During recent visit to Vancouver attempting to operate from within my hotel room, and utilizing the Edisonian Approach, I was shown -more than once- what did not work. This will no doubt be a discussion point on an upcoming Ham Radio Workbench Podcast. I was therefore in very bad need to get back on the air while operating portable. I was close to feeling twitchy and in need of some POTAXXIA (Hyperradio Moduzolium). A plan was needed!

My goals were to trim out a new-to-me EFHW (thanks VE6VID), and make some contacts while operating outdoors. The weather was forecast for 50F, but turned out to be unexpectedly windy. Also, when the wind comes off the Canadian Rockies in Southern Alberta, it cools the area where I’d be (downwind), so a choice of operating location was key. I love going to this park for the moment that you drive west along Highway 533 and come around the corner as you see here in this short video.

Chain Lakes Provincial Park (VE-1168) is located between the Porcupine Hills and the Rockies on Highway 22 (locally known as the Cowboy Trail) in Southern Alberta, about 90 minutes south of Calgary. It’s especially gorgeous at sunrise and sunsets. A campground, lake with boat launch and a day use area all adorn this park created for water management with an earthen dam. While it is in a valley, the wind can be howling on some days. On this day it would prove to be just above a nuisance, sort of like mosquitos in the spring -you can live with the nuisance, but only for so long before you blow a proverbial gasket.

Short video – beautiful site and babbling brook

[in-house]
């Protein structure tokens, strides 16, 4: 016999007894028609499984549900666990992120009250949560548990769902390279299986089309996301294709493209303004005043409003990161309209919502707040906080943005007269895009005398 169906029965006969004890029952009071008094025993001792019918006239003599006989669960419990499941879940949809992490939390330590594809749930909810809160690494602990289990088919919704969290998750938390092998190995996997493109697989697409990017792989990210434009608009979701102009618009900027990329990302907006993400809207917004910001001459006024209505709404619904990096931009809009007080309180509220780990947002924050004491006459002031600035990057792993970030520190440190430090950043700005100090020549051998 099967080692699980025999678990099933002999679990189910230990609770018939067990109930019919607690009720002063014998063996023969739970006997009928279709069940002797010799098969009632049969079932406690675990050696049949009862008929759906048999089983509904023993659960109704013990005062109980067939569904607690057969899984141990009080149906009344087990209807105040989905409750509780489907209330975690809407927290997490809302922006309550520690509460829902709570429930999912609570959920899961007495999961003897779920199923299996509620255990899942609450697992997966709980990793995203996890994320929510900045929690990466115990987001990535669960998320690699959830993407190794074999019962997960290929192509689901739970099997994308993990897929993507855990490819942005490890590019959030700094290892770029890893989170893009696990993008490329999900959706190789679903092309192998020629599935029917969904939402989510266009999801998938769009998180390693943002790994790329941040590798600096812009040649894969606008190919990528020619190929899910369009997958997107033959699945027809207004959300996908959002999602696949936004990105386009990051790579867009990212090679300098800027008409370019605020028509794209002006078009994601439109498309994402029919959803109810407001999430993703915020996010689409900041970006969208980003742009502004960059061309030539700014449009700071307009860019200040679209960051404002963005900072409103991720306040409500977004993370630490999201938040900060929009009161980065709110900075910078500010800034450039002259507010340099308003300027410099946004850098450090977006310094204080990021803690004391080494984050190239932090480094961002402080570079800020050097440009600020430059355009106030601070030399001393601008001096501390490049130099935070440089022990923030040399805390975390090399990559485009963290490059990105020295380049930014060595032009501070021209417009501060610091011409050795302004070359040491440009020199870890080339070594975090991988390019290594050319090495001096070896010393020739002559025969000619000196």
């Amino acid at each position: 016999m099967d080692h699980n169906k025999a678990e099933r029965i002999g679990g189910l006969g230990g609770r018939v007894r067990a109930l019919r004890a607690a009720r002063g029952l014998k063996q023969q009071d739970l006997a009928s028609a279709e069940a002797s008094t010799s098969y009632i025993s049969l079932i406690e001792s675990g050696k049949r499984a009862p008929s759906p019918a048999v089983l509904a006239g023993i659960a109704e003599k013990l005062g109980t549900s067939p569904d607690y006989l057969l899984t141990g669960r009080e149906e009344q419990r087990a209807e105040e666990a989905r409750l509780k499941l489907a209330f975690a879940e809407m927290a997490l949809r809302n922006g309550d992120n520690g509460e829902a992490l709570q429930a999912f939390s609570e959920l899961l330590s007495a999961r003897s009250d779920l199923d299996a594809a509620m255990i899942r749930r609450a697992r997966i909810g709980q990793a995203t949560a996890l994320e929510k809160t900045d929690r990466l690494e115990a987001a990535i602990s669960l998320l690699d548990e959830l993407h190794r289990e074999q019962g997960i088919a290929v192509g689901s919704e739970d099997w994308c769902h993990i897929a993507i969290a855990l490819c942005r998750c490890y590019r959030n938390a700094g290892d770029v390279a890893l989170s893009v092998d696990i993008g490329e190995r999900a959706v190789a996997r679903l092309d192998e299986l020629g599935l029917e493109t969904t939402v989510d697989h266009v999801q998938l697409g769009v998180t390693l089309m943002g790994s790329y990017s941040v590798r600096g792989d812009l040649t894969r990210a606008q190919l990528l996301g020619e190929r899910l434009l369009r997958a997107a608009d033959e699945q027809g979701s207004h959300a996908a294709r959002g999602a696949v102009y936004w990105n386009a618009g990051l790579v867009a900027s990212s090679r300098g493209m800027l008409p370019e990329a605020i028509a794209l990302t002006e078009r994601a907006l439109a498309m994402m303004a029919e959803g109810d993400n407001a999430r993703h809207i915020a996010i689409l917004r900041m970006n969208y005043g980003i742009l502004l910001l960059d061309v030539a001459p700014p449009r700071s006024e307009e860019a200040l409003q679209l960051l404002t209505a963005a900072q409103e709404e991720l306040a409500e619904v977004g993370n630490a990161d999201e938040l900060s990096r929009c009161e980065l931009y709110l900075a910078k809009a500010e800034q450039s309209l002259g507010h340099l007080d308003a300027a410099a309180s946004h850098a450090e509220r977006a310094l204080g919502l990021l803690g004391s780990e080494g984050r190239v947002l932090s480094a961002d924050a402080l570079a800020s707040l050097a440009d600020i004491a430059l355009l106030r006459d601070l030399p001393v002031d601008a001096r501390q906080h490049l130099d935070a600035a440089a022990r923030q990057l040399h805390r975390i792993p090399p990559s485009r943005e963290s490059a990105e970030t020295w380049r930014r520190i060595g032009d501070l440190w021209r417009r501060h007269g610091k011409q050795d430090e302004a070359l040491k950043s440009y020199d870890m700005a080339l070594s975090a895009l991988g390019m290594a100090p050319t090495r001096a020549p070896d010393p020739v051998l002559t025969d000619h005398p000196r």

I located a lovely spot below the dam -and the majority of the wind- however it was outside of cellular range. I’d need to rely on the Reverse Beacon Network to spot me. The RBN will, in turn, post your spot to the POTA website once it hears you if you schedule your activation in advance.

RBN showing spots on 30 to 10m
Overhead site view showing my two operating positions

The place I found would only be more perfect were it warmer than 45F and without wind. A babbling brook was by the picnic table, and a nearby footbridge had built-in supports for my painter’s pole that would serve as the far end support. I’m pretty sure that they weren’t intended for me specifically, but they were the perfect size to simply slide the pole into place and hold it firmly. By luck I parked the truck the correct distance away with it’s drive-on mount and 28′ Fibreglass Flagpole from Flagpoles-To-Go via Amazon. Continue reading VE6LK: Antenna tuning on Superb Owl Sunday

Guest Post: Reviewing the Chelegance MC-750 (Part 1)

Many thanks to Charles (KW6G) who shares the following guest post:

Product Review: Chelegance MC-750 Portable Ground Plane Antenna, Part 1

by Charles Ahlgren, KW6G

I recently purchased a Chelegance MC-750 portable ground plane antenna from DX Engineering.  Essentially, the antenna system provides a ¼ wave portable vertical antenna with 4 counterpoise wires that operates on 20 through 10 meters.  The antenna will also operate on 40 meters with the provided loading coil.  The manual states the antenna will support 6 meter operation, but no instructions are provided on how to do so.  30 meter operation is not supported.   It appears from our initial testing that no ATU is required.

Here are some of my thoughts on the antenna.

Product Description